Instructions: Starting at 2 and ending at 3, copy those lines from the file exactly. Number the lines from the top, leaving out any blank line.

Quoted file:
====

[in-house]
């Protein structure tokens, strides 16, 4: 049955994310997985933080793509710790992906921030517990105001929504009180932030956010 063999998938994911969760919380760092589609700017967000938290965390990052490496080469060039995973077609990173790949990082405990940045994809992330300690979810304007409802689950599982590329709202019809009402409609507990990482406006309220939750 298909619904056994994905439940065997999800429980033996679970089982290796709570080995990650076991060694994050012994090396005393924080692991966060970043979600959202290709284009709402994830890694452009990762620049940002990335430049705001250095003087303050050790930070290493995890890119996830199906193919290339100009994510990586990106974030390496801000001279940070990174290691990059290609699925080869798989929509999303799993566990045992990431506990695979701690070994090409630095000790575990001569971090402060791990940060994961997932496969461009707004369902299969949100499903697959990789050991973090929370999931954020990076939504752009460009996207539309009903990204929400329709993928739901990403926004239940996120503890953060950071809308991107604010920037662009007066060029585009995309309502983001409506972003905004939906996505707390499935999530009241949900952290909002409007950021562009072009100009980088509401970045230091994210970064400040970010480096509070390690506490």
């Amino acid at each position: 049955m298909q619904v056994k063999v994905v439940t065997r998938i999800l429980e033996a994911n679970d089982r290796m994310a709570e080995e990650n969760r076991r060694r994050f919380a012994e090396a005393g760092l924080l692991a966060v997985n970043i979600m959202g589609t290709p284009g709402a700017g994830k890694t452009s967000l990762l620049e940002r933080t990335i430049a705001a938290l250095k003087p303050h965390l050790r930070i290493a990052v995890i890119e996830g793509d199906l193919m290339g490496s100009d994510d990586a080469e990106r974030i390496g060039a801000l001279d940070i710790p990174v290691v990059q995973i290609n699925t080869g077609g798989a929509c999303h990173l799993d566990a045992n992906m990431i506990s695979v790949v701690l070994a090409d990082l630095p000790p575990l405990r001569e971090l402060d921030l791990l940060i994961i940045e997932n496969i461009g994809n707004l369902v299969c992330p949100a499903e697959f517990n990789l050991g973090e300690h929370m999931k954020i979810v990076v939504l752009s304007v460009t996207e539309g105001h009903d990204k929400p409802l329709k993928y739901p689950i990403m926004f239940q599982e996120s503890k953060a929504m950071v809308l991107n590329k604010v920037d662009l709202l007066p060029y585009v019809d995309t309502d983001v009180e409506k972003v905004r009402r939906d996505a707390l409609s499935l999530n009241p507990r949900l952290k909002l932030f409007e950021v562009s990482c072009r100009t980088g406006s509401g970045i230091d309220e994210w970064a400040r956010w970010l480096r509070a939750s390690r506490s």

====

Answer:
């Protein structure tokens, strides 16, 4: 049955994310997985933080793509710790992906921030517990105001929504009180932030956010 063999998938994911969760919380760092589609700017967000938290965390990052490496080469060039995973077609990173790949990082405990940045994809992330300690979810304007409802689950599982590329709202019809009402409609507990990482406006309220939750 298909619904056994994905439940065997999800429980033996679970089982290796709570080995990650076991060694994050012994090396005393924080692991966060970043979600959202290709284009709402994830890694452009990762620049940002990335430049705001250095003087303050050790930070290493995890890119996830199906193919290339100009994510990586990106974030390496801000001279940070990174290691990059290609699925080869798989929509999303799993566990045992990431506990695979701690070994090409630095000790575990001569971090402060791990940060994961997932496969461009707004369902299969949100499903697959990789050991973090929370999931954020990076939504752009460009996207539309009903990204929400329709993928739901990403926004239940996120503890953060950071809308991107604010920037662009007066060029585009995309309502983001409506972003905004939906996505707390499935999530009241949900952290909002409007950021562009072009100009980088509401970045230091994210970064400040970010480096509070390690506490």
């Amino acid at each position: 049955m298909q619904v056994k063999v994905v439940t065997r998938i999800l429980e033996a994911n679970d089982r290796m994310a709570e080995e990650n969760r076991r060694r994050f919380a012994e090396a005393g760092l924080l692991a966060v997985n970043i979600m959202g589609t290709p284009g709402a700017g994830k890694t452009s967000l990762l620049e940002r933080t990335i430049a705001a938290l250095k003087p303050h965390l050790r930070i290493a990052v995890i890119e996830g793509d199906l193919m290339g490496s100009d994510d990586a080469e990106r974030i390496g060039a801000l001279d940070i710790p990174v290691v990059q995973i290609n699925t080869g077609g798989a929509c999303h990173l799993d566990a045992n992906m990431i506990s695979v790949v701690l070994a090409d990082l630095p000790p575990l405990r001569e971090l402060d921030l791990l940060i994961i940045e997932n496969i461009g994809n707004l369902v299969c992330p949100a499903e697959f517990n990789l050991g973090e300690h929370m999931k954020i979810v990076v939504l752009s304007v460009t996207e539309g105001h009903d990204k929400p409802l329709k993928y739901p689950i990403m926004f239940q599982e996120s503890k953060a929504m950071v809308l991107n590329k604010v920037d662009l709202l007066p060029y585009v019809d995309t309502d983001v009180e409506k972003v905004r009402r939906d996505a707390l409609s499935l999530n009241p507990r949900l952290k909002l932030f409007e950021v562009s990482c072009r100009t980088g406006s509401g970045i230091d309220e994210w970064a400040r956010w970010l480096r509070a939750s390690r506490s």